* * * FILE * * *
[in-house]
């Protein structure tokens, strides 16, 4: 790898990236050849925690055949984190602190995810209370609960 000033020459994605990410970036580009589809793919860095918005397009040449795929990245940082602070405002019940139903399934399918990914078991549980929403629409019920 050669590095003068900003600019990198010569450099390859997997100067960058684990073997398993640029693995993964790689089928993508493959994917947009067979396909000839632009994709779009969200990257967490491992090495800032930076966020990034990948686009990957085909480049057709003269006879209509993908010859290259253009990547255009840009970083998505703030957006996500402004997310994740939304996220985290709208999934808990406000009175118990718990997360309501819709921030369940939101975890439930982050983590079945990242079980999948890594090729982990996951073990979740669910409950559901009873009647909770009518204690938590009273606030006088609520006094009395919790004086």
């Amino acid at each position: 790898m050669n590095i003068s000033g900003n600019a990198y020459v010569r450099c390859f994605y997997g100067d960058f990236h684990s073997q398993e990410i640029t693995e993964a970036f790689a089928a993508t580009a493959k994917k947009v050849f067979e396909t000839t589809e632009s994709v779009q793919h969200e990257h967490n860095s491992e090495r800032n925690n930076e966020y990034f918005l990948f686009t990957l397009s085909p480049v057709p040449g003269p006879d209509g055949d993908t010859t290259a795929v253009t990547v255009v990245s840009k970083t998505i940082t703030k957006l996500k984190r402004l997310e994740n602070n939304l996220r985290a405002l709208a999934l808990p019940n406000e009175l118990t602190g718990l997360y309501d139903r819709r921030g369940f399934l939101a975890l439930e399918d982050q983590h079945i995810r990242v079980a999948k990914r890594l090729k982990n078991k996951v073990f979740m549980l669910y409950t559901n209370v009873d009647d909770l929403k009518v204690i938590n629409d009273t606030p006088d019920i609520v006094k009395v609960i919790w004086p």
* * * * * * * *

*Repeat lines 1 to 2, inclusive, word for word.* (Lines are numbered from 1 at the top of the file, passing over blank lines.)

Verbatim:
[in-house]
């Protein structure tokens, strides 16, 4: 790898990236050849925690055949984190602190995810209370609960 000033020459994605990410970036580009589809793919860095918005397009040449795929990245940082602070405002019940139903399934399918990914078991549980929403629409019920 050669590095003068900003600019990198010569450099390859997997100067960058684990073997398993640029693995993964790689089928993508493959994917947009067979396909000839632009994709779009969200990257967490491992090495800032930076966020990034990948686009990957085909480049057709003269006879209509993908010859290259253009990547255009840009970083998505703030957006996500402004997310994740939304996220985290709208999934808990406000009175118990718990997360309501819709921030369940939101975890439930982050983590079945990242079980999948890594090729982990996951073990979740669910409950559901009873009647909770009518204690938590009273606030006088609520006094009395919790004086």